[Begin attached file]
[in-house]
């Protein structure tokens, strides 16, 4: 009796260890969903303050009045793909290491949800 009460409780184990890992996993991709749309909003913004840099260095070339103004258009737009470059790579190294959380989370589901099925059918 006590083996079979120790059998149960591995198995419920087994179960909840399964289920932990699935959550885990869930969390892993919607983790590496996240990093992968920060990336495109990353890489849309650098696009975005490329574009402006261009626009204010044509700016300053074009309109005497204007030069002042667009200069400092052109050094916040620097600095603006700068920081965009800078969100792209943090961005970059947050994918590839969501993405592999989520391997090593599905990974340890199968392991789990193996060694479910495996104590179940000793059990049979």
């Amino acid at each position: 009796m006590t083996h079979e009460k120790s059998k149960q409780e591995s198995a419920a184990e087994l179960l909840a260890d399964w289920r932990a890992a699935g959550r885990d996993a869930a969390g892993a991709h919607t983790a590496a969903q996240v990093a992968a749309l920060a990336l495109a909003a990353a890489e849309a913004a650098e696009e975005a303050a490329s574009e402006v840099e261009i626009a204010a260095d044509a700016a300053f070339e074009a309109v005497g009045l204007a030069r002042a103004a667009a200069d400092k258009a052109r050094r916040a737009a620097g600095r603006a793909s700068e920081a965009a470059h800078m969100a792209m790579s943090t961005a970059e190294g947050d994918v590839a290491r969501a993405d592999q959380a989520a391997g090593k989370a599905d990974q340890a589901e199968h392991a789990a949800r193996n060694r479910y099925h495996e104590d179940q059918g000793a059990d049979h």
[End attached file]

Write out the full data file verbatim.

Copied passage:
[in-house]
């Protein structure tokens, strides 16, 4: 009796260890969903303050009045793909290491949800 009460409780184990890992996993991709749309909003913004840099260095070339103004258009737009470059790579190294959380989370589901099925059918 006590083996079979120790059998149960591995198995419920087994179960909840399964289920932990699935959550885990869930969390892993919607983790590496996240990093992968920060990336495109990353890489849309650098696009975005490329574009402006261009626009204010044509700016300053074009309109005497204007030069002042667009200069400092052109050094916040620097600095603006700068920081965009800078969100792209943090961005970059947050994918590839969501993405592999989520391997090593599905990974340890199968392991789990193996060694479910495996104590179940000793059990049979």
């Amino acid at each position: 009796m006590t083996h079979e009460k120790s059998k149960q409780e591995s198995a419920a184990e087994l179960l909840a260890d399964w289920r932990a890992a699935g959550r885990d996993a869930a969390g892993a991709h919607t983790a590496a969903q996240v990093a992968a749309l920060a990336l495109a909003a990353a890489e849309a913004a650098e696009e975005a303050a490329s574009e402006v840099e261009i626009a204010a260095d044509a700016a300053f070339e074009a309109v005497g009045l204007a030069r002042a103004a667009a200069d400092k258009a052109r050094r916040a737009a620097g600095r603006a793909s700068e920081a965009a470059h800078m969100a792209m790579s943090t961005a970059e190294g947050d994918v590839a290491r969501a993405d592999q959380a989520a391997g090593k989370a599905d990974q340890a589901e199968h392991a789990a949800r193996n060694r479910y099925h495996e104590d179940q059918g000793a059990d049979h």